CTOs were introduced in November 2008 and were particularly intended for patients who, on being discharged from hospital, may refuse to take their medication or co-operate with community mental health services. The order is meant to ensure they receive effective care outside hospital, while allowing for them to be recalled if necessary.

In 2009-10, more than 4,000 people were made subject to a CTO when they left hospital. This is at least 10 times more than the numbers predicted by the Department of Health at the time the orders were introduced. One in five patients was recalled to hospital.

CQC studied a sample of 200 reports about people on CTOs compiled by its Second Opinion Appointed Doctors (SOADs), who have to authorise the medication prescribed for patients on CTOs.

Most of the patients in the sample (81%) had a diagnosis of schizophrenia or other psychotic disorders, while 12% suffered from mood disorders. Almost all were prescribed some form of antipsychotic medication.

Thirty per cent of the patients in the sample did not have a history of refusing to take their medication or co-operating with community services. CQC said this suggests that some hospitals are playing safe by putting patients on a CTO as a preventative measure, and it could be one of the reasons for the higher-than-expected number of orders.

CQC is concerned that there are more patients from some of the black and minority ethnic (BME) groups placed on a CTO compared to the proportions among detained patients, where there is already BME over-representation in relation to the wider community. It said more research was needed to try to understand this and other issues raised by its study.

Notes to editor:

The full report and a summary can be found (from Wednesday 27th October) at: /mha

CQC is responsible for protecting the interests of people who are subject to the Mental Health Act, by monitoring how mental health services across England are using their powers and fulfilling their duties for patients who are detained in hospital or subject to community treatment orders or guardianship.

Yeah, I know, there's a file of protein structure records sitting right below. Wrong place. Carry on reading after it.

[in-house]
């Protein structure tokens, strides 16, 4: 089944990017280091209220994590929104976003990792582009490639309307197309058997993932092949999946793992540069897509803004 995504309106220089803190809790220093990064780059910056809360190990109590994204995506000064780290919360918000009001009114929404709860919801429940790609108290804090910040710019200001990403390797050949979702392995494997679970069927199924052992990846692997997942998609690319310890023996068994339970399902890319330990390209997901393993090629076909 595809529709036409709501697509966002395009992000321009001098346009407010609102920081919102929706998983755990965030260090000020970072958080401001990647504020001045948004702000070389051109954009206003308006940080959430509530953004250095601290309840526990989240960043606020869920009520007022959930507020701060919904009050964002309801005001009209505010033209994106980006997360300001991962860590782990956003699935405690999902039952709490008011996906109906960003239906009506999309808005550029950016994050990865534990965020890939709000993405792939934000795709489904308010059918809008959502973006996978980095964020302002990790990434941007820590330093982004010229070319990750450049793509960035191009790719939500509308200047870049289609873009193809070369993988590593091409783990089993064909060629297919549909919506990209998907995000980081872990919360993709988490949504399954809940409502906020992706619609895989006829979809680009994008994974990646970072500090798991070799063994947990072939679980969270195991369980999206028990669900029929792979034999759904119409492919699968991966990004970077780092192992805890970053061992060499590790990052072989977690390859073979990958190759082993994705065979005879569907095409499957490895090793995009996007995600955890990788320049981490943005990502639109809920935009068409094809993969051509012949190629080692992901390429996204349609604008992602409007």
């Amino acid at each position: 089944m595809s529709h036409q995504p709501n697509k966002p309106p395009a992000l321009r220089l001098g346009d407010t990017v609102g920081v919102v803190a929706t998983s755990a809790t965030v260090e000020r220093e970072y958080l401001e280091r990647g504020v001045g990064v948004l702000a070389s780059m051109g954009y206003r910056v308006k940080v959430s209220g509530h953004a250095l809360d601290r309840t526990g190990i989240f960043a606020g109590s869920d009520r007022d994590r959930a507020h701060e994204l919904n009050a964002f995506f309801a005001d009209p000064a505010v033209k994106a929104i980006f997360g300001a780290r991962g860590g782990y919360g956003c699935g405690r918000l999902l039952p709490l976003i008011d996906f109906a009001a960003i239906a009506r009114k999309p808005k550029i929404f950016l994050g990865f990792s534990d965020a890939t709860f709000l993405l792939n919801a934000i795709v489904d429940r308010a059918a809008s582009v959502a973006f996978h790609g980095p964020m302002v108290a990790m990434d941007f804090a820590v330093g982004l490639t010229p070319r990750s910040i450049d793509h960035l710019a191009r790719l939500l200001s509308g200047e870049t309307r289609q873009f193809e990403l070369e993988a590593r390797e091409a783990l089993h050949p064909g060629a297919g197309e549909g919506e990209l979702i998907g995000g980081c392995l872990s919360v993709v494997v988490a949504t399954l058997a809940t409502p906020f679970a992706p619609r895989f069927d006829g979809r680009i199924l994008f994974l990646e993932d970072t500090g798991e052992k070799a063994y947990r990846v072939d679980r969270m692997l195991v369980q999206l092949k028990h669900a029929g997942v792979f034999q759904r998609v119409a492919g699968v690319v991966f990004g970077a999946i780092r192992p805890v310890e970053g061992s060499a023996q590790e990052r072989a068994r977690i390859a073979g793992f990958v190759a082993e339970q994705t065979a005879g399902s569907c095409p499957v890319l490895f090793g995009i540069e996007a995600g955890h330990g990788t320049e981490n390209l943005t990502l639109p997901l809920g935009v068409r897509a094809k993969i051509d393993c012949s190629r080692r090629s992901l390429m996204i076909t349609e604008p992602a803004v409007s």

Each year more than 45,000 people are detained in hospital under the Mental Health Act for assessment and treatment for mental disorder. At any one time, about 16,000 patients are detained (including those on short-term holding powers). Of these, around 12,500 are in NHS hospitals and 3,500 are in independent (private) sector hospitals. Around 900 people are subject to guardianship by a local social services authority (council).

About 4,100 community treatment orders were made in 2009-10, the first full year since CTOs were implemented in November 2008. A total of 6,240 were made between November 2008 and the end of March 2010.

For further information please contact the CQC press office on 0207 448 9401 or out of hours on 07917 232 143.

About the Care Quality Commission

The Care Quality Commission (CQC) is the independent regulator of all health and adult social care in England. Our aim is to make sure that better care is provided for everyone, whether it is in hospital, in care homes, in people’s own homes, or anywhere else that care is provided. We also seek to protect the interests of people whose rights are restricted under the Mental Health Act. We promote the rights and interests of people who use services and we have a wide range of enforcement powers to take action on their behalf if services are unacceptably poor.

We are introducing a new regulatory system that brings the NHS, independent healthcare and adult social care under a single set of essential standards of quality and safety for the first time. We register health and adult social care services if they meet essential standards, we monitor them to make sure that they continue to do so and we respond quickly if there are concerns that standards are not being maintained.  We rely on people who use services and those who care for and treat them to tell us about the quality and safety of services. This feedback is a vital part of our dynamic system of regulation which places the views, experiences, health and wellbeing of people who use services at its centre. 

Get more out of life! Join CSSC for only £4.95pm!